As a Korean American student, I never really felt like I belonged to a single community. As a student of the 1.5 generation, I was stuck in-between the fresh-off-the-boat “fobs” and the “white-washed” 2nd generation students. I constantly felt torn between the two labels. It is precisely because of this “in-betweenness” that I developed an ambivalent identity as well as perception. My values and ideas about Korean and Korean-American culture also remain “in-between.”
One of the most ambiguous elements of the “Korean-American” college life in the US is the 선후배 culture from Korea. 선후배 culture refers to the relationships between those who are older or more experienced (선배, sunbae) and those who are younger or less experienced (후배, hoobae). This means that while age is an important factor, one’s rank in a particular setting is important as well. I will be focusing on the 선후배 culture in school settings, though it is not limited to such settings.
The 선후배 culture in Korea has been around for a very long time. In my opinion, Korea tends to be a society that definitely promotes, if not forces, obedience. This is rooted in Korea’s history of Confucian culture. Moreover, the Korean language, which includes a system of honorifics, almost makes it inevitable for Koreans to disregard age and status; it is natural for them to call and treat those who are older with more respect.
As I mentioned before, in Korea, many emphasize the year you’re born as well as your rank, sometimes even over your character. In the US, on the other hand, many emphasize fellowship and friendship, regardless of age. For Korean students, this could pose a problem since Korea has a system of hierarchy and places great importance on “respect.”
I asked two UC Berkeley students- one who had been born and raised in the US, and one who had been born and raised in Korea- what they thought of the 선후배 culture.
Shin, a sophomore, said, “I like the fact that sunbaes look after and take care of their hoobaes and guide them, but I don’t really like the [mandatory] respect system… like bowing, calling people ‘hyung’ and [speaking formally]. I don’t like that especially in college, cause we're all students. There shouldn’t be a degree of hierarchy.”
My guess is that this is what most kids who grew up in the US would think. The notion that “we’re all students” is far from uncommon, and it is quite a reasonable one too, especially in America where we emphasize equality. I also found that most 2nd generation students dislike or feel uncomfortable when others bow to them or speak to them using honorifics.
Shin, a senior who has experience going to a Korean university, said, “In Korea, hoobaes bow more respectfully [90 degrees] and this is even more apparent for sunbaes of the same department. However, sunbaes really care for their hoobaes and help them with their academics as well as their overall campus life. The US doesn’t have a sun-hoobae system in middle or high school so it makes sense that there is no such concept in universities here. I think it is a cultural difference. There are obviously some bad things about the sun-hoobae culture, like group punishment, but I like the tight bonds that sunbaes and hoobaes are able to form. I went to a Korean university for only a year and I still talk to my sunbaes.”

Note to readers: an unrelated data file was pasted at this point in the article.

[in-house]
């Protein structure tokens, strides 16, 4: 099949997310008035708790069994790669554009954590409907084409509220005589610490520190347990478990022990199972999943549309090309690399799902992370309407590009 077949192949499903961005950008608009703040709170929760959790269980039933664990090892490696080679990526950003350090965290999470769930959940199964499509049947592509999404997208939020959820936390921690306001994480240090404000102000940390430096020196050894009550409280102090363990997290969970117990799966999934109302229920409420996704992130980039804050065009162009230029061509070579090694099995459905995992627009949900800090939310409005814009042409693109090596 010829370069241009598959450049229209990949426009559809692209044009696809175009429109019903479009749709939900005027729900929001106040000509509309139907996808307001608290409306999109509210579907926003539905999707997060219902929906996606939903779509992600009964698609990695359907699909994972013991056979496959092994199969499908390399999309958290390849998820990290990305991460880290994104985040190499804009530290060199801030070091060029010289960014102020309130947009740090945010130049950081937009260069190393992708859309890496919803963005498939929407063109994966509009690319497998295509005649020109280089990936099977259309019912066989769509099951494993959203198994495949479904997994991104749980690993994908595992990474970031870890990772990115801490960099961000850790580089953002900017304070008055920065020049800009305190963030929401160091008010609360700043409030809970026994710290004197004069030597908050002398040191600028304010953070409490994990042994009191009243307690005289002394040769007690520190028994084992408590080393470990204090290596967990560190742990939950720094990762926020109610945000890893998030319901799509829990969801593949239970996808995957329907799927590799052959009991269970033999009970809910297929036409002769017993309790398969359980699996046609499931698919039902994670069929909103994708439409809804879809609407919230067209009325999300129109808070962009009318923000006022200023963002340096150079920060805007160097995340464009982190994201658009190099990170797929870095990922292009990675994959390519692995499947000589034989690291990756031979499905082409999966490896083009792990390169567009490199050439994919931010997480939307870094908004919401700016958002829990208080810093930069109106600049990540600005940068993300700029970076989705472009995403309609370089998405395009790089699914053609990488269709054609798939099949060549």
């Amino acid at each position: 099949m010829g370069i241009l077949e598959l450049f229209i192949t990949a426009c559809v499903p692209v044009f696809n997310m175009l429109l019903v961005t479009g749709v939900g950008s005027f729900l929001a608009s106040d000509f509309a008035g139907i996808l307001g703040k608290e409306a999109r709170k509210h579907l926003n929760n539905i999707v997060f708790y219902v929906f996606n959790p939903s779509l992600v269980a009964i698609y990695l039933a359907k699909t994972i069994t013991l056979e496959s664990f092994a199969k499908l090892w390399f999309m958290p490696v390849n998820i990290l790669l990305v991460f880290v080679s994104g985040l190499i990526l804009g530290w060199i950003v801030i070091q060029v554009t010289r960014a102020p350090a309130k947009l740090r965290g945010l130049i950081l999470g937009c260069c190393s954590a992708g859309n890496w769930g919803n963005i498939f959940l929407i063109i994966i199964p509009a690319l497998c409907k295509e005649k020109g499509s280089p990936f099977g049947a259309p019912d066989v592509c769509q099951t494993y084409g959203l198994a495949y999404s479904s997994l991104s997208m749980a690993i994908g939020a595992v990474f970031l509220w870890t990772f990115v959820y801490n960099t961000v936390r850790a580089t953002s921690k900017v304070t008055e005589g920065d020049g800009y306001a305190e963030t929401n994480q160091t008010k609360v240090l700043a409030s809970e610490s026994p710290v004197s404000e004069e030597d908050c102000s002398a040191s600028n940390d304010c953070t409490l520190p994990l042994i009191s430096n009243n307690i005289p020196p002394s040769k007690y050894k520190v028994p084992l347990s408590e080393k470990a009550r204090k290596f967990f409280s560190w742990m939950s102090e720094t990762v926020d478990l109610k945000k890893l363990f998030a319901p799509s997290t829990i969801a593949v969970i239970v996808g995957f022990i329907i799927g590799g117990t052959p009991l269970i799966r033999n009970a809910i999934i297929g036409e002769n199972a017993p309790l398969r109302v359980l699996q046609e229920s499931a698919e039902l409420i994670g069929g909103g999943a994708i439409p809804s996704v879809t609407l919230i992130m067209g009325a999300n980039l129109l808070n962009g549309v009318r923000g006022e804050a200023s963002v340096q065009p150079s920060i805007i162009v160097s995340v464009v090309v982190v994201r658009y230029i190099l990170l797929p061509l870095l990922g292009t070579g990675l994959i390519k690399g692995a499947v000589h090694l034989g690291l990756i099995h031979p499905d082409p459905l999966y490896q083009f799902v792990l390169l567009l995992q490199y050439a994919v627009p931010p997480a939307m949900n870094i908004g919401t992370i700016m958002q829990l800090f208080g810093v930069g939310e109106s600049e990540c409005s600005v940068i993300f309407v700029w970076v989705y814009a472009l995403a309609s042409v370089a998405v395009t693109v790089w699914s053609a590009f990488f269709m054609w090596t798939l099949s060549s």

“한국에서 후배들은 과 선배들한테 좀더 깍듯이 인사하고 그런게 있지 그게 학과 동아리나 동아리 들어가면 더 심하지. 그렇지만 미국보다 더 끈끈하게 선배들이 후배 챙겨주지 학업으로도 그렇고 대학생활도 그렇고. 미국은 중학교나 고등학교에서부터 선후배란게 없으니까 있을 수가 없지 한국은 중고등학교 때부터 선후배관계가 확실하잖아. 문화차이겠지? 물론 [한국 선후배 문화의] 안좋은 면도 있어. 기합 같은 것도 있고 나 대학때도 선배들이 정 쌓기 라고 기합도 줬어. 하지만 [한국] 대학생활 1년밖에 안 했는데 동기 선배들 아직 연락하고 평생 갈 것 같아. 끈끈하고 그런 관계가 좋더라고 말 그대로 앞에서 끌어주고 뒤에서 받쳐주는 관계?”
As expected, there was a clear cultural difference in the ways the two students thought. As for me, I have to say that I agree with both of them. Everyone knows that there are both pros and cons to this 선후배 system; if only we could, we would take only the good things from it.
The question, then, is, should this 선후배 culture transfer over to universities in the US? There is a saying- when in Rome, do as the Romans do- but I think that it is only natural for Koreans who went to school in Korea or grew up in a highly Korean setting to continue the cultural practice of this sort of system. However, they should not force it upon others who are not as familiar with it or who do not want to take part in such a culture.
To address another issue, once, while I was at a Korean restaurant in Berkeley, I overheard someone saying something along the lines of “I was in elementary school when you were born” while scolding someone else. One can only imagine my repugnance at this utterance; abusing your status as a sunbae or using it as a threat is possibly the lowest thing you can do as one. The 'I'm right because I lived longer than you' mindset is not only illogical, but it is also contradictorily immature. I personally think respect is important, but if you don’t deserve it, why should I give it to you? While I believe that some respect is common courtesy, some respect should be earned, too.
While respect is universal in all relationships, it is another thing to take part in this 선후배 culture. I think the best solution is to consider the individual attitudes and values of others before we try to impose this type of culture on others. Once there has been a mutual agreement to participate, then one can begin to exercise his or her duties as a sunbae or a hoobae, or both, and realize that if done right, it can become a cycle of mutually beneficial relationships.
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